Here you’ll find informations about Polish pisanki (decorated Easter eggs):
- Short history
- 8 types of Polish Easter eggs
- Gallery of Polish pisanki
The custom of decorating the eggs – an ancient symbol of life and rebirth – was already known in the antiquity. The oldest discovered examples are over 5,000 years old: eggs with various decorations were unearthed in Assyria, ancient Mesopotamia. The custom was popular in many parts of the world, for example ancient Egypt, Persia, Rome and China (where the colorful eggs were gifted with the arrival of spring). It prevailed in all the Slavic cultures up until today.
On the Polish lands, the oldest decorated eggs discovered so far come from the 10th century. They were unearthed during the archaeological excavations in Ostrówek (near the city of Opole) where remnants of a Slavic settlement from the early Piast Dynasty era (the first Polish ruling dynasty recognized by the Holy Roman Empire) were found and examinated. Similar eggs were discovered in numerous other archaeological sites, for example in Giecz (located in the region of Greater Poland) from the same time period. The discovery in Ostrówek is the most remarkable: the archaeologists discovered there preserved remains of not only coloured eggshells but also 7 life-sized ‘egg sculptures’: 4 made of limestone and 3 out of clay, some of them covered with green and yellow stipes and trails. The clay eggs were created in a method similar to the process of making vessels, however some of them were decorated by the batik method: with the use of wax, just like in the contemporary times (article in Polish about that discovery: here).
The tradition of decorating the eggs was present on the Polish lands throughout the centuries. The best sources describing the custom come only from the 19th century, the time that marked the beginning of the widespread ethnographic research as systematized professional studies in Poland.
The word ‘pisanki’ is commonly used to name all the ‘easter eggs’ in Poland nowadays, but that word was originally used to name only one (the oldest) type of the decorated eggs. It is derived from the verb pisać – to write. Sharing and gifting the pisanki to family and friends was common as symbolic wishes of health and abundance ‘written’ with symbols on the eggshells.
Ritual of ‘writing’ on the eggs was performed strictly during the times of fasting (Lents) before Easter. In many regions of Poland it was a custom reserved for women (if a man entered the room by accident, he’d be rushed out and a ritual of ‘purification’ of the room with salt was performed). Pisanki could’ve been prepared as early as 3-4 weeks before the Easter on wydmuszki (emptied eggshells), but no later than on the day of the Holy Friday. The motifs painted on pisanki have a deep symbolic meaning, connected to rebirth, fertility, beauty, protection, and sun symbolism (vitality).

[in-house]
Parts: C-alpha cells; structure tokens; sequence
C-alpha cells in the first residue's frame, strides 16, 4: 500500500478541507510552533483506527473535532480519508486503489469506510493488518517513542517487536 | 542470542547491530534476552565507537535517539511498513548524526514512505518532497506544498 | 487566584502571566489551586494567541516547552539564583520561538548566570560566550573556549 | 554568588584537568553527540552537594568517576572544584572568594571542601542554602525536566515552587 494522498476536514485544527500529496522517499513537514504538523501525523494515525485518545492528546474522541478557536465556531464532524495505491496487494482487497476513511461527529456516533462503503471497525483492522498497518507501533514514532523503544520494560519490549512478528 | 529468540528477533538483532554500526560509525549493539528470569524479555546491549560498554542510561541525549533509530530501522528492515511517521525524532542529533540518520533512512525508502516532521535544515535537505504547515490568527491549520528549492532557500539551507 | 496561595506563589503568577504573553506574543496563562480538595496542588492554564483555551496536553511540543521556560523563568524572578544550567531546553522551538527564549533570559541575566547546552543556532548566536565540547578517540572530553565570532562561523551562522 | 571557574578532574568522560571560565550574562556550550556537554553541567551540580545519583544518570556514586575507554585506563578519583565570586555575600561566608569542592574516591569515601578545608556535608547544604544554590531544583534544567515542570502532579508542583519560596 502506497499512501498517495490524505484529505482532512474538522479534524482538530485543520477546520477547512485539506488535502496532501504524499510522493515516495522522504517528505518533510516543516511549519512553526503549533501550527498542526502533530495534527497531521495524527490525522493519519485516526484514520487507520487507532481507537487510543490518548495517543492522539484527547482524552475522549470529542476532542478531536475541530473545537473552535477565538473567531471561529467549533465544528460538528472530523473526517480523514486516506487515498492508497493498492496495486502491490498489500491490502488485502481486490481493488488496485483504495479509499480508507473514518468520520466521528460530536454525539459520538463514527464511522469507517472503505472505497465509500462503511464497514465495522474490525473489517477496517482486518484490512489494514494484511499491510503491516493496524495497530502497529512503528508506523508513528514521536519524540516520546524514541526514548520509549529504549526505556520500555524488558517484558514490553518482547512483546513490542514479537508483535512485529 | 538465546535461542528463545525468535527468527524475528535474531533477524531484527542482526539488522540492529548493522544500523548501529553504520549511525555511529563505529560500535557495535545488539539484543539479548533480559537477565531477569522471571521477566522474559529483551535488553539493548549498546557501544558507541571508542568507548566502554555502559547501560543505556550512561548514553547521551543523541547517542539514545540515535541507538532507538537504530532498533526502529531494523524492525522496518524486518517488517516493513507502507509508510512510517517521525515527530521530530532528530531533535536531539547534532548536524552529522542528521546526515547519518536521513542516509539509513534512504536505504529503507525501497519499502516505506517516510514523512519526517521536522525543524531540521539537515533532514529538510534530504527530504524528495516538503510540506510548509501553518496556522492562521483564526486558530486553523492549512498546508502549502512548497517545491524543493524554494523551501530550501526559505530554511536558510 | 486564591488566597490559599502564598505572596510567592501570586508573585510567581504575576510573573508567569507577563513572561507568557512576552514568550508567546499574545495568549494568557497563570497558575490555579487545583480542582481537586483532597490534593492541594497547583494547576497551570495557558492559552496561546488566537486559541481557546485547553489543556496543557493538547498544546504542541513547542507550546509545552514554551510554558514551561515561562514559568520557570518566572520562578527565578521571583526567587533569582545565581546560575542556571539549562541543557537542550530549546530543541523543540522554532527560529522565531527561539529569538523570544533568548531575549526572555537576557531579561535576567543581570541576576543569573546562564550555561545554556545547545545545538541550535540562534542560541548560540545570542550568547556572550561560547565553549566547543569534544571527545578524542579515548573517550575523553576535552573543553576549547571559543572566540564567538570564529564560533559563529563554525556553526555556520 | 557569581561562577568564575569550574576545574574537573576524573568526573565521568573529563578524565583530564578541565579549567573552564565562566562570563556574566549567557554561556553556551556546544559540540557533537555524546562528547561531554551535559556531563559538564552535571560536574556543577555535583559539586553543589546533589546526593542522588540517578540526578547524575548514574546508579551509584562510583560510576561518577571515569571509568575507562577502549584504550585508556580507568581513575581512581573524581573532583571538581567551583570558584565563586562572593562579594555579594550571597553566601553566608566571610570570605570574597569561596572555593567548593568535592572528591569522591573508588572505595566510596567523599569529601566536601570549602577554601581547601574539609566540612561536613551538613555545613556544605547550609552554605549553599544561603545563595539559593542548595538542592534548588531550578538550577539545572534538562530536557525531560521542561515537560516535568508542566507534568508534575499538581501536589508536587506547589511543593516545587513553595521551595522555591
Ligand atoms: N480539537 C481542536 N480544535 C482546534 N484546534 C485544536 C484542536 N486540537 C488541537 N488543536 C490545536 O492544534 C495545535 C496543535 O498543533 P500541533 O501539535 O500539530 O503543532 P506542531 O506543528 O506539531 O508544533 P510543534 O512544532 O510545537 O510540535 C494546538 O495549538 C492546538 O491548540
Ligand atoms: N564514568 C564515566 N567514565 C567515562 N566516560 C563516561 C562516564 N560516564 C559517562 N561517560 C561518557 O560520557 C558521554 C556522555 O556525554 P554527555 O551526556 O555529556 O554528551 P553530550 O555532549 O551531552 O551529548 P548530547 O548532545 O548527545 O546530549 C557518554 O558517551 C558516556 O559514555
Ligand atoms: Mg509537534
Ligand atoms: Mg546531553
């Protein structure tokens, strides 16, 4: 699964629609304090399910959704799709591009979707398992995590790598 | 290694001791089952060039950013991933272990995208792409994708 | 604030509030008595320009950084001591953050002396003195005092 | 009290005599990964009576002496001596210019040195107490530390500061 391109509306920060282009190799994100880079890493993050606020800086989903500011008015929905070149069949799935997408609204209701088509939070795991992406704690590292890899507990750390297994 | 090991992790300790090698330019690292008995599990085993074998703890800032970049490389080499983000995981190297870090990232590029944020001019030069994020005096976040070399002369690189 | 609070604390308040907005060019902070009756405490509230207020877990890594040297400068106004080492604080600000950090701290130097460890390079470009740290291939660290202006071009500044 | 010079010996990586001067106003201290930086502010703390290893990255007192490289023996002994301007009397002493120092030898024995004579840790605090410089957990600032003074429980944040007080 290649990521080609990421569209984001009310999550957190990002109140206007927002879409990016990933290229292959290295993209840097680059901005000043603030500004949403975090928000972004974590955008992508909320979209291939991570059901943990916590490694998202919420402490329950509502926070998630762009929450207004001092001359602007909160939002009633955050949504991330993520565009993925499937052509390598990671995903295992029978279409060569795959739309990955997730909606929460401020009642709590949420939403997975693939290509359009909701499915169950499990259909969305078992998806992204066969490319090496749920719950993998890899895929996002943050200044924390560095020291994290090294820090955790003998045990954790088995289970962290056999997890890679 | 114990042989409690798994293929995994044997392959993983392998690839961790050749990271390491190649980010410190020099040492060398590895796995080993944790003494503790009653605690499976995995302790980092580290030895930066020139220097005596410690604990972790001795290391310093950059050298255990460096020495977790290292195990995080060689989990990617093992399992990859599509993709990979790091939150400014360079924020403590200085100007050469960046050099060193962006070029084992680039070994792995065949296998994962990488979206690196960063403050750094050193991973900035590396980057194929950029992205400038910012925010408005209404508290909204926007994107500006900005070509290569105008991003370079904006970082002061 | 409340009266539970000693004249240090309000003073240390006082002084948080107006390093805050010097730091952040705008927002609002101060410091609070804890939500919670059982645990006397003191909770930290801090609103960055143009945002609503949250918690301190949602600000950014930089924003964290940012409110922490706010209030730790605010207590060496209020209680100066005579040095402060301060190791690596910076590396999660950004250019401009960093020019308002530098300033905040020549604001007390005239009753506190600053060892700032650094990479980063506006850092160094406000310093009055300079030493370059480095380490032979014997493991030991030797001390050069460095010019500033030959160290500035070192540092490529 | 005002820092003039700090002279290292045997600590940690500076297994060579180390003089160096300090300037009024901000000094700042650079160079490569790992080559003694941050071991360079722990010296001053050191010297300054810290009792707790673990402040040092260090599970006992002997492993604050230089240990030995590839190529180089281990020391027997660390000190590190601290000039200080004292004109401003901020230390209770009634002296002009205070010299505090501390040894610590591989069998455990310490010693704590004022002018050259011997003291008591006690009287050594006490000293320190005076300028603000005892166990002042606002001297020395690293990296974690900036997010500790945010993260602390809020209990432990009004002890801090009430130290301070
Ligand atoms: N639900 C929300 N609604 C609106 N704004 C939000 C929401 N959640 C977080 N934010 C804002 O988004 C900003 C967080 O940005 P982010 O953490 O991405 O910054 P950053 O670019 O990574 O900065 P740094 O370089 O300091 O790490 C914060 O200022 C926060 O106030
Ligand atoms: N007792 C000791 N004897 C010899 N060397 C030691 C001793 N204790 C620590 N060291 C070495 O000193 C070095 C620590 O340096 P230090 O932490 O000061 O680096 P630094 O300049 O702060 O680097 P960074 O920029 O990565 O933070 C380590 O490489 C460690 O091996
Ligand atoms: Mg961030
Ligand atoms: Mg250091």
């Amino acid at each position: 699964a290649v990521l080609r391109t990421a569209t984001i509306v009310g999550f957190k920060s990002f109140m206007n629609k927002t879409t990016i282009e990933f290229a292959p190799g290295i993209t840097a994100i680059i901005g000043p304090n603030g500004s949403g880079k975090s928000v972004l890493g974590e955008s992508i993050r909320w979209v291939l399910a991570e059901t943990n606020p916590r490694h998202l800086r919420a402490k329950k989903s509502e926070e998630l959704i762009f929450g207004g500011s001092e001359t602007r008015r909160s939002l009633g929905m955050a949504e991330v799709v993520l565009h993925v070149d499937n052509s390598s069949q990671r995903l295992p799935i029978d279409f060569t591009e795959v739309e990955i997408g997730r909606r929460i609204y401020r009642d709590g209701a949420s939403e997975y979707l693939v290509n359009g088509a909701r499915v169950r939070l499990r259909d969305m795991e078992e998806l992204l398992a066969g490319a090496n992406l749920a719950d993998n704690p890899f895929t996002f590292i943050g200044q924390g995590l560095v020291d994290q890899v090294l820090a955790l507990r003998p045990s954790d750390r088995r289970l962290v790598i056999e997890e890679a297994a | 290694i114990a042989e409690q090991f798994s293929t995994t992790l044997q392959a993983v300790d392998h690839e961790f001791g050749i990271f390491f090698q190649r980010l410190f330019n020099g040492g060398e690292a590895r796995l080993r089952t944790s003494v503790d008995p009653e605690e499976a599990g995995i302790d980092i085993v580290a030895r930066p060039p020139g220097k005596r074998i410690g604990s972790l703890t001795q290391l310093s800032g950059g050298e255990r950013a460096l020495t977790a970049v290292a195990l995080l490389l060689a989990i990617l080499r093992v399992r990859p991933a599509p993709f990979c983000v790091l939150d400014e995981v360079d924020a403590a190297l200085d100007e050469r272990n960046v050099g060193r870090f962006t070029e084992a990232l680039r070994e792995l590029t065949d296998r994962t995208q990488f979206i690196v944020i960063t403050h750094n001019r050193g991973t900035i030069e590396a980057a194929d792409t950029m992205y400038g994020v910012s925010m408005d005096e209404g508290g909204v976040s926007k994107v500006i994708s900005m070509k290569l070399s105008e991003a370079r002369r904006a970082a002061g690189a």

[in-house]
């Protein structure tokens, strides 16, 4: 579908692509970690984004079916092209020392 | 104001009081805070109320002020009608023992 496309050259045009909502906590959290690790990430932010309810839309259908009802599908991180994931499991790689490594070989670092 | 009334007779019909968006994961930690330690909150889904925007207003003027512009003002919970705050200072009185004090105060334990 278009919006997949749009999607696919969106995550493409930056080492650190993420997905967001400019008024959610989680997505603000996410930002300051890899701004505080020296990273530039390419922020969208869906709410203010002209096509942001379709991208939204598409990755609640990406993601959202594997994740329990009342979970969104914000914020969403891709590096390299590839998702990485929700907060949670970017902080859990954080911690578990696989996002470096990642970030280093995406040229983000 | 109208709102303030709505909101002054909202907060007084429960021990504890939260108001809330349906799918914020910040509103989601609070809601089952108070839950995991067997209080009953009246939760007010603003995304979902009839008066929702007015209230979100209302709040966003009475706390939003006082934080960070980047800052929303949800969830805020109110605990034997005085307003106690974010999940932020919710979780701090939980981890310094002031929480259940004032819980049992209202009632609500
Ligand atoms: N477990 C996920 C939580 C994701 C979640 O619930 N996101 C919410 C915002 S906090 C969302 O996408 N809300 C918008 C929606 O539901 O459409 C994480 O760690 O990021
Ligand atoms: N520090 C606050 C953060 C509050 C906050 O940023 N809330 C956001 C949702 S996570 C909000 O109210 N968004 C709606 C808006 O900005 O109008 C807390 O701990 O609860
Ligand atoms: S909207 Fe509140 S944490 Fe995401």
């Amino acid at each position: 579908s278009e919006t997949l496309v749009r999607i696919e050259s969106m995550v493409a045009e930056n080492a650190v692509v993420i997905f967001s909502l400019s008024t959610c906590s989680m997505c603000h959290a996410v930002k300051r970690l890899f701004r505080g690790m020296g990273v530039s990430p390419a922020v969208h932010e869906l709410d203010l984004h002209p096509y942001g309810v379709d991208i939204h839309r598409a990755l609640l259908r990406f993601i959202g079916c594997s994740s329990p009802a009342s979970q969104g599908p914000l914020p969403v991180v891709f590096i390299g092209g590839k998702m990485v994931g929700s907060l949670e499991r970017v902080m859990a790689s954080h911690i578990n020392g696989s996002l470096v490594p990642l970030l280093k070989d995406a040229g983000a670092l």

Pisanki are then added into special Easter baskets along with other symbolic food products, and blessed on the Holy Saturday in churches. These food baskets are called święconki (singular: święconka).
Pisanki made fresh out of the boiled eggs are later eaten on the Easter Sunday during the main Easter breakfast. They are divided into small portions and shared around the table with all the people present by the Easter table (similarly to sharing of the opłatek during Christmas – see my earlier post about Polish Christmas).
The blessed food products are remnants of ‘pagan’ Slavic food offerings for the spring, syncretized over the centuries with the celebrations of Easter. Before the dominance of the Christianity in Poland, the eggs were decorated for the spring equinox: Slavic feast called Jare Gody. The original background of the custom is almost forgotten nowadays, but gains popularity revived by the Rodnovery movements (Slavic Native Faith).
8 TYPES OF DECORATED EASTER EGGS
Here are the most popular types of the Polish Easter eggs:
– word derived from verb ‘krasić’ (to decorate / to dye / to beautify)
The eggs are in a solid colour, and they are usually dyed with the use of natural dyes (nowadays also with commercial food pigments). We can say that those are the most ‘minimalistic’ ones, and they come with no further decorations. Such simple eggs were especially popular in the region of Pomorze (Pomerania). Many regions of Poland prepare kraszanki by boiling the eggs in onion peels, what creates the eggshells in a wide range of reddish-brownish tones.